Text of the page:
Mike Jay wrote:Here's the video I worked from. I have a 1/4 size 6" deep steam pan that fits off to the side in my stove.
Good point that if I'm charring pallet wood, your method probably won't work well. My good firewood is birch, the majority is softer stuff.
Nice video I like the point about stacking. I try to do that as well. In this one I'm refining carbons, boiling beans, drying laundry and humidifying the house... In spring time in the greenhouse I try to make char, boil maple sap, add humidity to the beds and heat my starts... Its getting there slowly. Never enough time as I'm sure you know.
Mike Jay wrote:I do heat the house with wood so I could make char that way. I like the idea of splitting the chemical process into two parts. And your way of making coals is more productive than mine. Inside the wood stove I use a small steam table pan with a lid to cook the gasses out of wood scraps. So I can do a small batch at a time. Your way looks much more productive.
I saw a video of that method. Do you have a link? It's a good method except it wears out the containers although stainless maybe not as much. It's also better if you want to make great char using low value wood as the heat source. I tried some in a chimney section in the stove for a while but as mentioned it was too slow. When I'm making char I empty out the ash and after light up I'll only burn maple for best results so it's hard on the hardwood reserves. Also my way you have to sift out ash. You get no brands of unchared material though which are a no no for charcoal gasifiers.
Mike Jay wrote:David B, do you have a thread on your tractor? That would be neat to read more about! Your actual experience is most appreciated
How is the charcoal gasifier easier to make than a wood fired one? Is the gas cleaner or more reliable as well?
Dillon, plenty of my current electricity is for heat or cooling. Tank style electric water heater, electric teapot kettle, electric toaster oven, fridge, freezer. The water heater was chosen for the ability to do solar hot water some day with the electric element as a backup. The kettle and toaster oven are in the place of a microwave and to avoid firing up the natural gas oven.
Thanks S for backing the GEK numbers!
Can these systems run unattended? Would doing so in a greenhouse risk burning it to the ground? This is part of why I'd want to buy a kit or finished unit. What would I have to do with the generator exhaust? I'm assuming it would have to be routed outside, maybe after going through a radiator to heat the room
here is the link to my charcoal tractor thread:
http://forum.driveonwood.com/t/my-charcoal-tractor/1200 here is a blog post I did linking to some videos
https://smallhomesteadonabigplanet.com/ I don't touch a thing once I set up my air adjustment so yes You can leave it untended to run. That is charcoals charm the ease of construction and simplicity of the unit. If you heat with wood its worth looking into. Think of it as splitting the gasification process into two parts. Burn down the wood for heat in a stove in the greenhouse then use the cooled and graded coals to do work. If you don't need the heat that's different the extra fuel use is then a waste.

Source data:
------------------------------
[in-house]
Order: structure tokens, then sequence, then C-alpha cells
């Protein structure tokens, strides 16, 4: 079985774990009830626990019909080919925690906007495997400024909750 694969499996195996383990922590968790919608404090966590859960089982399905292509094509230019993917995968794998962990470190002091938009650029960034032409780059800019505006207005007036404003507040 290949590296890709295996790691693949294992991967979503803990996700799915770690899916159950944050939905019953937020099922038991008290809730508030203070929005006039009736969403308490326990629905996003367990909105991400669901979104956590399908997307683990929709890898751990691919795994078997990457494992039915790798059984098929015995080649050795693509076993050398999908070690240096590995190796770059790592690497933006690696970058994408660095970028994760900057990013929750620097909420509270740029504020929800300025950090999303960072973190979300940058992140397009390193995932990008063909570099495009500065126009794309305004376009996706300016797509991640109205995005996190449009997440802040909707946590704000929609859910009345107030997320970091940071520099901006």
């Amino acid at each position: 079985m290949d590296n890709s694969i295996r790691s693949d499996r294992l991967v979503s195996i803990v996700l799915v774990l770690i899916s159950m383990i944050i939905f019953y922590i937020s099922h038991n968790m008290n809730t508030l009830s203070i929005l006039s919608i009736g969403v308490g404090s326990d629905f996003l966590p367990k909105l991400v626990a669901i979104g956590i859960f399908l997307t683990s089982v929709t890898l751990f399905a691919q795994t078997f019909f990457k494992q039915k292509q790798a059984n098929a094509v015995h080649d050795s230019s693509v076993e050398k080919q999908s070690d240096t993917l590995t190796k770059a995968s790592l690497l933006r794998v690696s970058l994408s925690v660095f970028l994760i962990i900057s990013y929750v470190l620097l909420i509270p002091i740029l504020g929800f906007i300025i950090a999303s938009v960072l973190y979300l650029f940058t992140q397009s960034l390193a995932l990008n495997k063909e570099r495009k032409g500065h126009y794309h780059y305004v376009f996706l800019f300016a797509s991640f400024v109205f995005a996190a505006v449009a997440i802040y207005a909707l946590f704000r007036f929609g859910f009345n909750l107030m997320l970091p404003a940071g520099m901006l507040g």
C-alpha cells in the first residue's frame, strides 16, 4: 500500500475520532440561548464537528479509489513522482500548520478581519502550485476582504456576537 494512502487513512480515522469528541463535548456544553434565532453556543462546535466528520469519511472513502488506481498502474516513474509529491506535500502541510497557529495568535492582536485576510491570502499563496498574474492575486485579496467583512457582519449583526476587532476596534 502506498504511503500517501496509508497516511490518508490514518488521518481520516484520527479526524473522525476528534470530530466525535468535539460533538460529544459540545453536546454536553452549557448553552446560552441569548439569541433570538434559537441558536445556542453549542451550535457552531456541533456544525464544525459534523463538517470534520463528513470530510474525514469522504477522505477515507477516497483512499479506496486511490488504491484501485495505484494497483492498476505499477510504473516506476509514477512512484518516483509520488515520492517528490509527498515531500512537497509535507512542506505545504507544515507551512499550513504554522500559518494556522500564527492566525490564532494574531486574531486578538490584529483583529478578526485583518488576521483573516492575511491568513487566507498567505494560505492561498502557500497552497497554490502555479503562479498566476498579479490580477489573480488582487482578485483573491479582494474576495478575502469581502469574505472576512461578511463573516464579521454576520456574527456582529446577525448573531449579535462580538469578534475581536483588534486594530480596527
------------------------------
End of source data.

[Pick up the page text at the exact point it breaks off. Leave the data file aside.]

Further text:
there are a lot of charcoal generators in the small engines section of drive on wood.
as a rule of thumb we try to locate wind turbines 20ft higher then anything within 100-150 ft around them. the closer to the ground you go the more turbulence you experience add in obstructions and your production falls dramatically. That in a nutshell is why there is not a turbine on every roof. Most municipalities have bylaws as well about setbacks from other houses for noise and flying debris reasons. here in Ontario it is 1.5 times the tower height to the edge of a property line so if it falls its coming down on your land. At over 4000 dollars for the unit and solar panels running at less then $1 per watt small scale wind has trouble competing...
Mike you are right, the numbers quoted already factored in the 33% efficiency of the engine.
I am not too sure what the efficiency is for the gasification process, and that is assuming that the wood is at 12% moisture content after being dried in a kiln or something. So we would have to factoring in that process too.
After a bit of searching
1kg of biomass = 20MJ = 5.5kWH
10kg of biomass = 22lbs of biomass = 200MJ = 55kWH
Gasification turns that into the equivalent of 1gall of gasoline = 33kWH
So a 60% efficiency, which seems pretty good.
yes those numbers are more in line with the reality on the ground as i've experienced it. Probably not quite that good unless you are recycling most of your waste heat for material drying as you go. The reference you quoted first the 20lbs per gallon is the most commonly used one. Safer to use 2Hp per kW Hr of electricity taking into account battery chargers efficiency, battery throughput and idling... maybe charging up the start battery for the fans used at light up. PS that is a great reference page for conversions. It helps with the tricky math required to juggle it all.
I use 2 kW per lb of wood as the heat energy it contains if dried to 20 percent moisture. You should do your research of course but Wayne runs his truck on a 40-60 lb hopper of wood in 40-50 mile trips so my numbers hold up. I run my tractor on 12-14 lbs of charcoal per hour and running on gasoline that same tractor doing the same work burns 1 gallon of gasoline... APL is another good resource for you. Driveonwood has a better pool of actual DIY builders.